Stories by Julian Bajkowski

Smartcard licence SLIPs into gear

Australian states have finally struck an agreement that sets a nationwide standard for smartcard-based drivers' licences, but Queensland appears to be the only state that has so far committed to rolling out the controversial technology.
Dubbed the Smartcard Licence Interoperability Protocol (SLIP), the standards agreement aims to ultimately give all Australian traffic and law enforcement authorities access to driver information, including whether a licence has been suspended, regardless of where a motorist is pulled over.
Police and transport authorities have long argued that a national licence-checking system is needed to clamp down on identity fraud and suspended or banned drivers obtaining new credentials from other states because state motor registry computer systems cannot cross-check licence information.
Announced by Federal infrastructure minister Anthony Albanese on Friday, the new SLIP framework is based on Queensland's smartcard drivers' licence, which has been under development for the last five years and is due to be delivered into the hands of motorists in 2010.
The chip-based licences make it much cheaper and easier for drivers to update and change their personal details because there is no need for a new document to be issued.
But they have also created a dilemma for businesses that have relied on licences to check both a person's identity and their address.
Under the Queensland scheme, a driver's residential address will no longer be printed on the surface of the new smartcard licences, a step that the state government has argued is necessary to protect the privacy of individuals from the likes of nightclub bouncers who often take electronic scans of the documents.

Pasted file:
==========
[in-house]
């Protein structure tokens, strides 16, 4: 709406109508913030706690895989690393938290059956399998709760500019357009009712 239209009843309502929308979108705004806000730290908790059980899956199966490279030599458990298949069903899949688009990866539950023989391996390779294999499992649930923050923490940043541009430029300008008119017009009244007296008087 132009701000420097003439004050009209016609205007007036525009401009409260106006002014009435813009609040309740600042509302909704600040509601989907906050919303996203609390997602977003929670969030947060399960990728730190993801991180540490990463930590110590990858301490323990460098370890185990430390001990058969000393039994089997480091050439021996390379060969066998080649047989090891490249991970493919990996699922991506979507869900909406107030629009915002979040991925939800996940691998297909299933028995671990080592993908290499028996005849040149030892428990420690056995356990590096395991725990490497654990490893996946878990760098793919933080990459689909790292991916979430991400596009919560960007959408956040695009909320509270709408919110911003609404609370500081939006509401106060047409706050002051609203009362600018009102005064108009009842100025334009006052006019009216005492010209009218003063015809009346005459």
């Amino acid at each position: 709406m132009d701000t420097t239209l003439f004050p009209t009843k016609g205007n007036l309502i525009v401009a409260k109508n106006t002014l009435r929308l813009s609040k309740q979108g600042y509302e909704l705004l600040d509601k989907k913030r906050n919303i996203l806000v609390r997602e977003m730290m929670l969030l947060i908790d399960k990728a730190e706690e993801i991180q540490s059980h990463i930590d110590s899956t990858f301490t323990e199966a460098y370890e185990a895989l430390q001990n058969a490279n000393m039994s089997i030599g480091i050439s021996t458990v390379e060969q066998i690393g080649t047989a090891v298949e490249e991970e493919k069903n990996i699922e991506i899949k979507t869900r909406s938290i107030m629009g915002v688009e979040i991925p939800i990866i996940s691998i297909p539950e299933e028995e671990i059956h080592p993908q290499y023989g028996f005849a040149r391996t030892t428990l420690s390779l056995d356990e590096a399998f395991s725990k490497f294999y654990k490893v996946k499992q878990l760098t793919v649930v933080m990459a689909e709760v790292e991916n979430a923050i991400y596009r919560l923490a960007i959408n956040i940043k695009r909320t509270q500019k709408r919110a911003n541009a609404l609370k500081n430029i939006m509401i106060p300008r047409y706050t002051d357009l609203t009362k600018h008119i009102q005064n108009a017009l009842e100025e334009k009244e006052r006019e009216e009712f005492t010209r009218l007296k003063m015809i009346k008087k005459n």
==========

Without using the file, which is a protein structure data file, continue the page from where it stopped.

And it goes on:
Banks and utilities normally demand proof of current address as part of the 100-point identity check from customers before they allow a new account to be opened.
Financial institutions had previously sought to be able to read some chip-held data on both the recently dumped federal welfare smartcard and new electronic passports, including the ability to access and display the digital image of the document holder held on a chip.
Most electronic identity documents, including Australian passports, now use some form digital photograph combined with a biometric algorithm which generates a signature out of a person's unique facial characteristics.
Such technology potentially allows police and other authorities to cross check thousands of photographs simultaneously to help determine if multiple documents have been issued to the same person under different names.
But the technology has also attracted criticism from civil liberties groups, which are worried it could be abused by authorities to keep tabs people such as demonstrators by matching surveillance footage with photographic registries.
Some transport authorities are not waiting for smartcard licences before deploying biometric facial matching technology to their photo registries.
Last month the NSW Roads and Transport Authority issued tenders for a new biometric facial recognition system to help it weed out identity thieves as part of a document security crackdown.
— Australian Financial Review
NZ Police roll out facial recognition technology

Australian Symantec execs depart

Symantec’s Australian operation has been hit by the sudden exit of its two most senior executives, Pacific region vice president David Sykes and Asia-Pacific and Japan vice president for channels John Donovan.